Wednesday

Daycare Teacher is a Bully

Received Wednesday, July 14, 2010
perspective and opinion I don't know where else to turn. I am a teacher's assistant in a preschool room. The lead teacher in the room is very abusive, in my opinion, to the students, verbally and physically. These are three and four year old students. I have seen this teacher grab children roughly by the arm, scream at them, scare them to death and make them cry. I have spoken with other teachers in the room and they say they of course see it, but that this teacher and the director are best friends. I spoke with the director and she said that she has never seen any of that behavior so she did not believe me. What should I do? I want to report this to someone, because the director is just not listening to me. And nobody will stand up to this teacher because apparently everyone who has has gotten fired. I am not afraid to lose my job, but I cannot stand by and see the children treated this way, when the teacher who does this behavior acts all fake to the parents and to the director. She is not a good teacher: she is a bully.

22 comments:

djembe said...

I am so glad you said you are not afraid to lose your job. Because that will be necessary to intervene on behalf of the children, which of course is what you should do.

I would first speak with a CPS hotline person. That kind of call can be made anonymously and will hopefully result in some good advice as to how best to proceed.

I would think you first have to avoid the appearance that you are a disgruntled employee seeking revenge. Maybe find a way to do gather evidence that can be passed along to the parents -- after all, they are the ones whose voices will carry more weight than yours.

East Bay Nanny said...

Djembe mentioned what first came to mind - figure out a diplomatic way to say something to the parents so they'll talk to the director.

cali mom said...

Is there some reason you cannot contact your state licensing agency? Unless it's an unlicensed daycare, that's what they're there for.

Nanny Sarah said...

You should talk to the boss above the director- next one in charge. Your director has bosses, too. He or she needs proof- she maybe a video tape- most daycare centers have cameras in, at least, most of the rooms. The children are old enough to speak up, too. Please keep us informed and thank you for being there for the children.

Bostonnanny said...

Like others said call and report her to someone above the director. Then log every sign of abuse you witnessed, if you ever have the chance to take a picture or record it on your cell do it. Ask other teachers if they would log and call as well. I would then after doing that start telling the parents what you know and explain you might get fired but you rather lose the job. When they fire you ask for reasons. normally they gave employees warnings for any misbehavor that could lead to termination, if you haven't gotten any then ask the director for them and since she can't provide them it will put her in a sticky situation. You then contact the state department of education or who ever controls daycares in your state again. Make you contacted them before you got fired and after.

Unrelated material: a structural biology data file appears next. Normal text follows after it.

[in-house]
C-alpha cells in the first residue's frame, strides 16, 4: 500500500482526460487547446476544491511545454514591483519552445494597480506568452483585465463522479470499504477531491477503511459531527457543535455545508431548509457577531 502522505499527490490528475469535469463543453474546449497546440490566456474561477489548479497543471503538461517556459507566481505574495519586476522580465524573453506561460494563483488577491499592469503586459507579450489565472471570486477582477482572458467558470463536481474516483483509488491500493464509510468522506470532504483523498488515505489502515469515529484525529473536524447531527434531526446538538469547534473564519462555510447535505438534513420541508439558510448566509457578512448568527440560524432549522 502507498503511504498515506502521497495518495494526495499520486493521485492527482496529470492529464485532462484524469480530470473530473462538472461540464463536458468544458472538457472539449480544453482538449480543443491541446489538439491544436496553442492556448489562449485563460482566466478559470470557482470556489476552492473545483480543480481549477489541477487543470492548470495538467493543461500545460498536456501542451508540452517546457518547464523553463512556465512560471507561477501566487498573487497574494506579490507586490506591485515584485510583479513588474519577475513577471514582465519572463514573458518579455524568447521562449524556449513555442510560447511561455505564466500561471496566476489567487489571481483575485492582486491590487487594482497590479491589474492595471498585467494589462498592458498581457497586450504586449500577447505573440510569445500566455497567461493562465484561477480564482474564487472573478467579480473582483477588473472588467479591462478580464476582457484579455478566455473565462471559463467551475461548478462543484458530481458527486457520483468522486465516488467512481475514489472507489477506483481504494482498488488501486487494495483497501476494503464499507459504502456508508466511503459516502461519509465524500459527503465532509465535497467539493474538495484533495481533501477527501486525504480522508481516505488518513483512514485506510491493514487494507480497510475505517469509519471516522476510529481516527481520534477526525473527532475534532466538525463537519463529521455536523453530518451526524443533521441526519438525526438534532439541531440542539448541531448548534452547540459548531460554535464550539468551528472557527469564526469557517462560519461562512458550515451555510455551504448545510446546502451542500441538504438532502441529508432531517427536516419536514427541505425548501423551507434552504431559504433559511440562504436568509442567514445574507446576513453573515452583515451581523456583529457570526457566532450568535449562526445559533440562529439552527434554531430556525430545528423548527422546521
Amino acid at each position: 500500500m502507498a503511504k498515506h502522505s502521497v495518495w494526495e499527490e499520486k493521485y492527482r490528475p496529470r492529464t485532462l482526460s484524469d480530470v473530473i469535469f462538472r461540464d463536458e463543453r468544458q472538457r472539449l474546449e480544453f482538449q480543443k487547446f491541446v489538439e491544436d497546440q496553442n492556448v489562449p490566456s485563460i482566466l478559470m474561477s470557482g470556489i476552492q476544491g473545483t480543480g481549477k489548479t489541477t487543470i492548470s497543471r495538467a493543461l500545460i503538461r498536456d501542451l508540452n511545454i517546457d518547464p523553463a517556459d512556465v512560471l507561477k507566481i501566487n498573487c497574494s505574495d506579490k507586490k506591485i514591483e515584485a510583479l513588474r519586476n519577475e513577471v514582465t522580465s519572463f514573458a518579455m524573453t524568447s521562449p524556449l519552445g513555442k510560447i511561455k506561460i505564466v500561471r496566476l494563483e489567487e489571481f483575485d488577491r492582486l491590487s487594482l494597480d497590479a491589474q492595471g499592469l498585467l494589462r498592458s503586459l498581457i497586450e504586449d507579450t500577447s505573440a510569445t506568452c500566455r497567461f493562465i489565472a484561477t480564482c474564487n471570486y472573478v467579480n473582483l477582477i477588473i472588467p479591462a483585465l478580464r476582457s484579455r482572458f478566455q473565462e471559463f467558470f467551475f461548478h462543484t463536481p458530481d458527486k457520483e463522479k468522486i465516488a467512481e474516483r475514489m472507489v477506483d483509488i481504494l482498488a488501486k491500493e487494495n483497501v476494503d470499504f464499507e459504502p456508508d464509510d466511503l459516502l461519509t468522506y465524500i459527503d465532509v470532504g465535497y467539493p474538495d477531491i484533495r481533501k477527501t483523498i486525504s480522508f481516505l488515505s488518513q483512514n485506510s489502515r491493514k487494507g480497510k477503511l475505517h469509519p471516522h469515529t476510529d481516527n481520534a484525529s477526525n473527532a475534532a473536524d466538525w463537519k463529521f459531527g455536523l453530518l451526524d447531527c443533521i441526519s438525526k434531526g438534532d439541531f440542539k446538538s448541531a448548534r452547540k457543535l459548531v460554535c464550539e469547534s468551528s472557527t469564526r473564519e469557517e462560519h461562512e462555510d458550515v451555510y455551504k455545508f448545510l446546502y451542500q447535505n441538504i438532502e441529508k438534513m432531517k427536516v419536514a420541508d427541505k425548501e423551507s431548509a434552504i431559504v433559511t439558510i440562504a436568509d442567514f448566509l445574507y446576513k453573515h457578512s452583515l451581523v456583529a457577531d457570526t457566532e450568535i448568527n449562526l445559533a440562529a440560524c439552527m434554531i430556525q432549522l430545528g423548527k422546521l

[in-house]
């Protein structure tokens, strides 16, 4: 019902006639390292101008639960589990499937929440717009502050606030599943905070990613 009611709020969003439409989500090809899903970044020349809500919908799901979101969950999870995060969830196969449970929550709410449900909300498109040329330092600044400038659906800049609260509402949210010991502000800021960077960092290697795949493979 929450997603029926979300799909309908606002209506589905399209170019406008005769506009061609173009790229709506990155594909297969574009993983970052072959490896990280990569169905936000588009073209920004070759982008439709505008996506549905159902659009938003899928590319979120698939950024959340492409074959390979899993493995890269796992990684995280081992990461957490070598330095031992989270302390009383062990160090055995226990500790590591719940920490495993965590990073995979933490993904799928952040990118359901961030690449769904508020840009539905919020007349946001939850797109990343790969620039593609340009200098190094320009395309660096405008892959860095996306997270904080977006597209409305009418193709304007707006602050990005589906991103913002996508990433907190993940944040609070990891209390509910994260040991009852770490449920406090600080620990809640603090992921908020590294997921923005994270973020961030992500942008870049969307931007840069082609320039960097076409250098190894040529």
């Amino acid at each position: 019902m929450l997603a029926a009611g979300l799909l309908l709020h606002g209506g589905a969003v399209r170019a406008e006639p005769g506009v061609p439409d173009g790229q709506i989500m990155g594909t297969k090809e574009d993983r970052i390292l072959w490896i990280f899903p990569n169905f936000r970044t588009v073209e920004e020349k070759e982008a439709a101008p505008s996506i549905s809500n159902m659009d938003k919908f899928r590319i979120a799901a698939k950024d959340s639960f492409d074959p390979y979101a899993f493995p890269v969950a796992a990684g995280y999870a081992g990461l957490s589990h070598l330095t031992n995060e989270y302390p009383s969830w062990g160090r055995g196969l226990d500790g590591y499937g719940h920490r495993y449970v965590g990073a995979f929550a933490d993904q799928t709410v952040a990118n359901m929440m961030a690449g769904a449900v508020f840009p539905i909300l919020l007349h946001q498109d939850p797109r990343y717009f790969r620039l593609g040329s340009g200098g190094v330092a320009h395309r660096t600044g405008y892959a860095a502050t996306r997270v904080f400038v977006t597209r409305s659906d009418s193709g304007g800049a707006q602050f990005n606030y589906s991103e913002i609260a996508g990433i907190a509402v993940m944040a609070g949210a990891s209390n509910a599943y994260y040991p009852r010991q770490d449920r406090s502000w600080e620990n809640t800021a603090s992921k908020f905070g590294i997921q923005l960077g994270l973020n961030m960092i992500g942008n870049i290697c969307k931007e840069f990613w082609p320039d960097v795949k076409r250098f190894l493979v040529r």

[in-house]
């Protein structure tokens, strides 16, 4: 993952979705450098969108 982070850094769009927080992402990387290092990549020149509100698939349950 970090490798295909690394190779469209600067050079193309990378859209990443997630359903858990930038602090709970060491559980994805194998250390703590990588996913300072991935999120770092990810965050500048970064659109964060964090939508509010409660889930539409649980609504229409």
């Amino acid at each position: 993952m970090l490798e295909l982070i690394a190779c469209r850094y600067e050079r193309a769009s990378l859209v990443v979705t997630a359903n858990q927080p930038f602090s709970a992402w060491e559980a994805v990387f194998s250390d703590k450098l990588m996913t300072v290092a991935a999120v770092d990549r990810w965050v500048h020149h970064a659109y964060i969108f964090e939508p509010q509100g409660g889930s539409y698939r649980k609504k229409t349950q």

FrogBabyNanny said...

I used to be a Lead Teacher in the 2-year-old class at a daycare center/preschool. This was very common among the staff. I'd say 75% of the teachers acted this way. I love kids, and am a great nanny now, but absolutely hated that job because of the negativity. Daycare centers are an extremely stressful environment and it takes a saint to handle it well. As much as I love kids, I found myself unraveling and yelling, being mean, etc. (things I didn't think I'd ever do.) I quickly realized I needed to get out of that environment. It wasn't good for me or the kids.

OP, I would talk to the teacher and approach her as if you can relate. Say something like, "you seem really stressed, I know the kids aren't really listening well today, are they?" If you approach her in a non-judgemental way, she may open up to you a bit and admit she hates the job or is frazzled. If she does, convince her to quit ("you should become a nanny", etc.) And let me clarify, only say something to that extent if you believe she genuinely likes kids and just can't deal in that stressful environment. If not, suggest other types of jobs away from children (many of which will likely pay more.)

If all else fails, go ahead and call someone and report her. Do whatever you feel you need to do.

MONKEYSHINES said...

this is why you need to stay home with your kids and stop spending money on material items

nanny2 said...

I believe you need to actually document the incidents you are seeing. As in, date/time, child involved, what occurred. Even if you don't have visual evidence, at least you have something specific to refer to. I will say, from my experience, this kind of behavior often stems from having poor classroom management skills. Could you find a workshop about this and ask her to go with you? Could you ask the director about creating a center-wide "positive discipline" initiative?
I agree, however, that you can also report this to the licensing agency if your director will not take any action.